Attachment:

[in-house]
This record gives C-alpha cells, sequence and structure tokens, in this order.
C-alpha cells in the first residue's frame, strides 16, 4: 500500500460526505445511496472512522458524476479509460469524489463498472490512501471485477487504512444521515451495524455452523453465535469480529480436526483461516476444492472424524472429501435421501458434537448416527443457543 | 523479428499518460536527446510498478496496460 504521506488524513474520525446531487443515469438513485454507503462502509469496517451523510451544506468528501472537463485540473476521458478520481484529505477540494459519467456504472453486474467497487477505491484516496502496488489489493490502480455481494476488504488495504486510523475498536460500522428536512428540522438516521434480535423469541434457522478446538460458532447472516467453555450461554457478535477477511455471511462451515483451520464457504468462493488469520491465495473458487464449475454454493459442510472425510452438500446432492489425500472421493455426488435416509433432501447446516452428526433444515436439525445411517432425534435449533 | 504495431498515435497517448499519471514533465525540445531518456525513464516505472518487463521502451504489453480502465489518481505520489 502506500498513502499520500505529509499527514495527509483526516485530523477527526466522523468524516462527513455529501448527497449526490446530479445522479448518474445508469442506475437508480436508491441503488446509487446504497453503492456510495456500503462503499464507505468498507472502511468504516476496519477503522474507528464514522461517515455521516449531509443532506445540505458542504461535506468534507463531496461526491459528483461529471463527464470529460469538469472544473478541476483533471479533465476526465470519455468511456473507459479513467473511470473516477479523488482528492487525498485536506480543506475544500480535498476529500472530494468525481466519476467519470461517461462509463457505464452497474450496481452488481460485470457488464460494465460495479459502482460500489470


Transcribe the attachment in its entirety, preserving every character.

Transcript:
[in-house]
This record gives C-alpha cells, sequence and structure tokens, in this order.
C-alpha cells in the first residue's frame, strides 16, 4: 500500500460526505445511496472512522458524476479509460469524489463498472490512501471485477487504512444521515451495524455452523453465535469480529480436526483461516476444492472424524472429501435421501458434537448416527443457543 | 523479428499518460536527446510498478496496460 504521506488524513474520525446531487443515469438513485454507503462502509469496517451523510451544506468528501472537463485540473476521458478520481484529505477540494459519467456504472453486474467497487477505491484516496502496488489489493490502480455481494476488504488495504486510523475498536460500522428536512428540522438516521434480535423469541434457522478446538460458532447472516467453555450461554457478535477477511455471511462451515483451520464457504468462493488469520491465495473458487464449475454454493459442510472425510452438500446432492489425500472421493455426488435416509433432501447446516452428526433444515436439525445411517432425534435449533 | 504495431498515435497517448499519471514533465525540445531518456525513464516505472518487463521502451504489453480502465489518481505520489 502506500498513502499520500505529509499527514495527509483526516485530523477527526466522523468524516462527513455529501448527497449526490446530479445522479448518474445508469442506475437508480436508491441503488446509487446504497453503492456510495456500503462503499464507505468498507472502511468504516476496519477503522474507528464514522461517515455521516449531509443532506445540505458542504461535506468534507463531496461526491459528483461529471463527464470529460469538469472544473478541476483533471479533465476526465470519455468511456473507459479513467473511470473516477479523488482528492487525498485536506480543506475544500480535498476529500472530494468525481466519476467519470461517461462509463457505464452497474450496481452488481460485470457488464460494465460495479459502482460500489470